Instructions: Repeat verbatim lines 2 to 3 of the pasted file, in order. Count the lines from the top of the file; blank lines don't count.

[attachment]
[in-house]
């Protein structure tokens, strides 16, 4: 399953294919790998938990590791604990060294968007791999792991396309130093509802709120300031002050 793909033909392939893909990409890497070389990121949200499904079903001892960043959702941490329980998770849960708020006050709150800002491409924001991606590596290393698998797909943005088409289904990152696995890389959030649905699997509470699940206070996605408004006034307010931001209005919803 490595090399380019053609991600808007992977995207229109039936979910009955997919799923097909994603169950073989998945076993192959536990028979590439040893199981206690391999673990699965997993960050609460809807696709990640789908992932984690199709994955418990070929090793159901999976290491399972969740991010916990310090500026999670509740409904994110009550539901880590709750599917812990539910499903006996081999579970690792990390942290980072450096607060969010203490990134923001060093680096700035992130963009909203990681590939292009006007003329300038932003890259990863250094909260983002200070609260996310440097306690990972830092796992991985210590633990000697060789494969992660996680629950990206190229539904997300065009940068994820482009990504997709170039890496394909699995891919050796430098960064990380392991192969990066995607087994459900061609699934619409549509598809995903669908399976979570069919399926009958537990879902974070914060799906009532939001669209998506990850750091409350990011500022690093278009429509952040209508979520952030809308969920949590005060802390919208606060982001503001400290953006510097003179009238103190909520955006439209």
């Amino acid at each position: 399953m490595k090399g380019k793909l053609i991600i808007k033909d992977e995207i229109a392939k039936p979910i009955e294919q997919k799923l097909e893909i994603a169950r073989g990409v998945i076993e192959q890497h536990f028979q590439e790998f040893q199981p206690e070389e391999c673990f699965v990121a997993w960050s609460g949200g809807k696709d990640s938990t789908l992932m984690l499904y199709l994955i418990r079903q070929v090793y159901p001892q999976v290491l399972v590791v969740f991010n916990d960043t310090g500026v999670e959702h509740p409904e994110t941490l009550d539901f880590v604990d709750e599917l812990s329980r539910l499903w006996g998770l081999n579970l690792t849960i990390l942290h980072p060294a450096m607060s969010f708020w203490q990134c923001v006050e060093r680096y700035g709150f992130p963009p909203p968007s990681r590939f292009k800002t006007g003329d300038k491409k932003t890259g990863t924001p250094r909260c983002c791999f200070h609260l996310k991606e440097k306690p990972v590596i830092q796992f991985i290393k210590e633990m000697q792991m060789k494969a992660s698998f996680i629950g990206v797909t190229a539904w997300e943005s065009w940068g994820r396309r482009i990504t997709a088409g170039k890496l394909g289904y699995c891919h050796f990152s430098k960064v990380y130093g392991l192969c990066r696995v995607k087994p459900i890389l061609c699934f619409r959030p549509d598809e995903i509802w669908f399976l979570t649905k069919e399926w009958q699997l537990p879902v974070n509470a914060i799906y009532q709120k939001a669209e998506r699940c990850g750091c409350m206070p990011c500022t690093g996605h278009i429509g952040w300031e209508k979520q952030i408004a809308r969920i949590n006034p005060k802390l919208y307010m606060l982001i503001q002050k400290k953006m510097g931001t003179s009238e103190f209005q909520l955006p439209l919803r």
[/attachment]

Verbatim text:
């Protein structure tokens, strides 16, 4: 399953294919790998938990590791604990060294968007791999792991396309130093509802709120300031002050 793909033909392939893909990409890497070389990121949200499904079903001892960043959702941490329980998770849960708020006050709150800002491409924001991606590596290393698998797909943005088409289904990152696995890389959030649905699997509470699940206070996605408004006034307010931001209005919803 490595090399380019053609991600808007992977995207229109039936979910009955997919799923097909994603169950073989998945076993192959536990028979590439040893199981206690391999673990699965997993960050609460809807696709990640789908992932984690199709994955418990070929090793159901999976290491399972969740991010916990310090500026999670509740409904994110009550539901880590709750599917812990539910499903006996081999579970690792990390942290980072450096607060969010203490990134923001060093680096700035992130963009909203990681590939292009006007003329300038932003890259990863250094909260983002200070609260996310440097306690990972830092796992991985210590633990000697060789494969992660996680629950990206190229539904997300065009940068994820482009990504997709170039890496394909699995891919050796430098960064990380392991192969990066995607087994459900061609699934619409549509598809995903669908399976979570069919399926009958537990879902974070914060799906009532939001669209998506990850750091409350990011500022690093278009429509952040209508979520952030809308969920949590005060802390919208606060982001503001400290953006510097003179009238103190909520955006439209």
């Amino acid at each position: 399953m490595k090399g380019k793909l053609i991600i808007k033909d992977e995207i229109a392939k039936p979910i009955e294919q997919k799923l097909e893909i994603a169950r073989g990409v998945i076993e192959q890497h536990f028979q590439e790998f040893q199981p206690e070389e391999c673990f699965v990121a997993w960050s609460g949200g809807k696709d990640s938990t789908l992932m984690l499904y199709l994955i418990r079903q070929v090793y159901p001892q999976v290491l399972v590791v969740f991010n916990d960043t310090g500026v999670e959702h509740p409904e994110t941490l009550d539901f880590v604990d709750e599917l812990s329980r539910l499903w006996g998770l081999n579970l690792t849960i990390l942290h980072p060294a450096m607060s969010f708020w203490q990134c923001v006050e060093r680096y700035g709150f992130p963009p909203p968007s990681r590939f292009k800002t006007g003329d300038k491409k932003t890259g990863t924001p250094r909260c983002c791999f200070h609260l996310k991606e440097k306690p990972v590596i830092q796992f991985i290393k210590e633990m000697q792991m060789k494969a992660s698998f996680i629950g990206v797909t190229a539904w997300e943005s065009w940068g994820r396309r482009i990504t997709a088409g170039k890496l394909g289904y699995c891919h050796f990152s430098k960064v990380y130093g392991l192969c990066r696995v995607k087994p459900i890389l061609c699934f619409r959030p549509d598809e995903i509802w669908f399976l979570t649905k069919e399926w009958q699997l537990p879902v974070n509470a914060i799906y009532q709120k939001a669209e998506r699940c990850g750091c409350m206070p990011c500022t690093g996605h278009i429509g952040w300031e209508k979520q952030i408004a809308r969920i949590n006034p005060k802390l919208y307010m606060l982001i503001q002050k400290k953006m510097g931001t003179s009238e103190f209005q909520l955006p439209l919803r």